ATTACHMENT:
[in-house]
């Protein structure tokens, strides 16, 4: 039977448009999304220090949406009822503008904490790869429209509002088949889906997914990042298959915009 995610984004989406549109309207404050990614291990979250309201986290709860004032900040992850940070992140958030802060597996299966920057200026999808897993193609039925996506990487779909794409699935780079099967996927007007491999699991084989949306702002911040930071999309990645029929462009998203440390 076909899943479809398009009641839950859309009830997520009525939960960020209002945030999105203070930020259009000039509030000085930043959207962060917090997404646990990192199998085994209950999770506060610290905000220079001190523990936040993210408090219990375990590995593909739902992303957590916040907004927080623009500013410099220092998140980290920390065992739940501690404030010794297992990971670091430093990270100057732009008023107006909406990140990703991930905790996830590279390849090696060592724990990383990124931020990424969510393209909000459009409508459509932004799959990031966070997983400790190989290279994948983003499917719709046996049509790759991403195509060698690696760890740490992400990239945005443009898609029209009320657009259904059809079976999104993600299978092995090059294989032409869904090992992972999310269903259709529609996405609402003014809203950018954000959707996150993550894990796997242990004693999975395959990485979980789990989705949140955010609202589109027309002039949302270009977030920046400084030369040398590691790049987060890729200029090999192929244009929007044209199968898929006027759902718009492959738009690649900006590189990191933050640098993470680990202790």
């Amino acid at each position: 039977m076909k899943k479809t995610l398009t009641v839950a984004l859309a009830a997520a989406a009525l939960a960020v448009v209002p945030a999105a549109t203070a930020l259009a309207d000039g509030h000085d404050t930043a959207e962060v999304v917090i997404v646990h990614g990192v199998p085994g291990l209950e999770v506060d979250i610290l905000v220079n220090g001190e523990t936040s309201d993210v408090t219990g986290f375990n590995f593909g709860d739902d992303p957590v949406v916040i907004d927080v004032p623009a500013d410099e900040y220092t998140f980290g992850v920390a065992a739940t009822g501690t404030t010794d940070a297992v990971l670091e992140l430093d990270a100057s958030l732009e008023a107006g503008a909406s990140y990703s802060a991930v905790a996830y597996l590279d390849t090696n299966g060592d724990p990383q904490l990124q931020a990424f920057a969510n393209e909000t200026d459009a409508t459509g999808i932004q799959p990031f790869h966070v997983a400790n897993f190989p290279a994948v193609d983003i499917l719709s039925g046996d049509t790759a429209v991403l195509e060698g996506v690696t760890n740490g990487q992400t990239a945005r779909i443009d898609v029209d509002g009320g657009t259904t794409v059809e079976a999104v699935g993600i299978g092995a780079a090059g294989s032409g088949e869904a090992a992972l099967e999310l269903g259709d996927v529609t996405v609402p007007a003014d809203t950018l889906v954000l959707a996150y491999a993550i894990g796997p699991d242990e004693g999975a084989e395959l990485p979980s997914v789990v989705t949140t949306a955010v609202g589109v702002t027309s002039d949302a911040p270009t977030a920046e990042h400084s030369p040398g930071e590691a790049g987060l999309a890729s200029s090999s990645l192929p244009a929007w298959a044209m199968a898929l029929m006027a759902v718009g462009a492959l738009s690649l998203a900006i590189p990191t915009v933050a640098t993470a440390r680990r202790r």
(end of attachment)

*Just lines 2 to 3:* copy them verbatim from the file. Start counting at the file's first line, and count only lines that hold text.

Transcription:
């Protein structure tokens, strides 16, 4: 039977448009999304220090949406009822503008904490790869429209509002088949889906997914990042298959915009 995610984004989406549109309207404050990614291990979250309201986290709860004032900040992850940070992140958030802060597996299966920057200026999808897993193609039925996506990487779909794409699935780079099967996927007007491999699991084989949306702002911040930071999309990645029929462009998203440390 076909899943479809398009009641839950859309009830997520009525939960960020209002945030999105203070930020259009000039509030000085930043959207962060917090997404646990990192199998085994209950999770506060610290905000220079001190523990936040993210408090219990375990590995593909739902992303957590916040907004927080623009500013410099220092998140980290920390065992739940501690404030010794297992990971670091430093990270100057732009008023107006909406990140990703991930905790996830590279390849090696060592724990990383990124931020990424969510393209909000459009409508459509932004799959990031966070997983400790190989290279994948983003499917719709046996049509790759991403195509060698690696760890740490992400990239945005443009898609029209009320657009259904059809079976999104993600299978092995090059294989032409869904090992992972999310269903259709529609996405609402003014809203950018954000959707996150993550894990796997242990004693999975395959990485979980789990989705949140955010609202589109027309002039949302270009977030920046400084030369040398590691790049987060890729200029090999192929244009929007044209199968898929006027759902718009492959738009690649900006590189990191933050640098993470680990202790």
């Amino acid at each position: 039977m076909k899943k479809t995610l398009t009641v839950a984004l859309a009830a997520a989406a009525l939960a960020v448009v209002p945030a999105a549109t203070a930020l259009a309207d000039g509030h000085d404050t930043a959207e962060v999304v917090i997404v646990h990614g990192v199998p085994g291990l209950e999770v506060d979250i610290l905000v220079n220090g001190e523990t936040s309201d993210v408090t219990g986290f375990n590995f593909g709860d739902d992303p957590v949406v916040i907004d927080v004032p623009a500013d410099e900040y220092t998140f980290g992850v920390a065992a739940t009822g501690t404030t010794d940070a297992v990971l670091e992140l430093d990270a100057s958030l732009e008023a107006g503008a909406s990140y990703s802060a991930v905790a996830y597996l590279d390849t090696n299966g060592d724990p990383q904490l990124q931020a990424f920057a969510n393209e909000t200026d459009a409508t459509g999808i932004q799959p990031f790869h966070v997983a400790n897993f190989p290279a994948v193609d983003i499917l719709s039925g046996d049509t790759a429209v991403l195509e060698g996506v690696t760890n740490g990487q992400t990239a945005r779909i443009d898609v029209d509002g009320g657009t259904t794409v059809e079976a999104v699935g993600i299978g092995a780079a090059g294989s032409g088949e869904a090992a992972l099967e999310l269903g259709d996927v529609t996405v609402p007007a003014d809203t950018l889906v954000l959707a996150y491999a993550i894990g796997p699991d242990e004693g999975a084989e395959l990485p979980s997914v789990v989705t949140t949306a955010v609202g589109v702002t027309s002039d949302a911040p270009t977030a920046e990042h400084s030369p040398g930071e590691a790049g987060l999309a890729s200029s090999s990645l192929p244009a929007w298959a044209m199968a898929l029929m006027a759902v718009g462009a492959l738009s690649l998203a900006i590189p990191t915009v933050a640098t993470a440390r680990r202790r």